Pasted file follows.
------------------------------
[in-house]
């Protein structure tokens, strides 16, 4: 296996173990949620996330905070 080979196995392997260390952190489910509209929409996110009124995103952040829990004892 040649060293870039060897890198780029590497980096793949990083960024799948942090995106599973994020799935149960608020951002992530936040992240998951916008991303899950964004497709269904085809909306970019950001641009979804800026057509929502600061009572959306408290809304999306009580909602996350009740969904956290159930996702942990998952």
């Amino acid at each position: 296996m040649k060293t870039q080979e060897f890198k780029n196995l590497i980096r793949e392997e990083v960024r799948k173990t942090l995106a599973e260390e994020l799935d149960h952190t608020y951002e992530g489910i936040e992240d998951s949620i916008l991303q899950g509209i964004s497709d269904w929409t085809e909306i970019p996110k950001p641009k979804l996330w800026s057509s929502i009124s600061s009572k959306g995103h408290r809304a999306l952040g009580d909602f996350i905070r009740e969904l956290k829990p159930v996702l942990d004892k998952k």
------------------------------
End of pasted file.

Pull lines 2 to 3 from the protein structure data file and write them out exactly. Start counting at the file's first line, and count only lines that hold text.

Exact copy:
């Protein structure tokens, strides 16, 4: 296996173990949620996330905070 080979196995392997260390952190489910509209929409996110009124995103952040829990004892 040649060293870039060897890198780029590497980096793949990083960024799948942090995106599973994020799935149960608020951002992530936040992240998951916008991303899950964004497709269904085809909306970019950001641009979804800026057509929502600061009572959306408290809304999306009580909602996350009740969904956290159930996702942990998952």
């Amino acid at each position: 296996m040649k060293t870039q080979e060897f890198k780029n196995l590497i980096r793949e392997e990083v960024r799948k173990t942090l995106a599973e260390e994020l799935d149960h952190t608020y951002e992530g489910i936040e992240d998951s949620i916008l991303q899950g509209i964004s497709d269904w929409t085809e909306i970019p996110k950001p641009k979804l996330w800026s057509s929502i009124s600061s009572k959306g995103h408290r809304a999306l952040g009580d909602f996350i905070r009740e969904l956290k829990p159930v996702l942990d004892k998952k």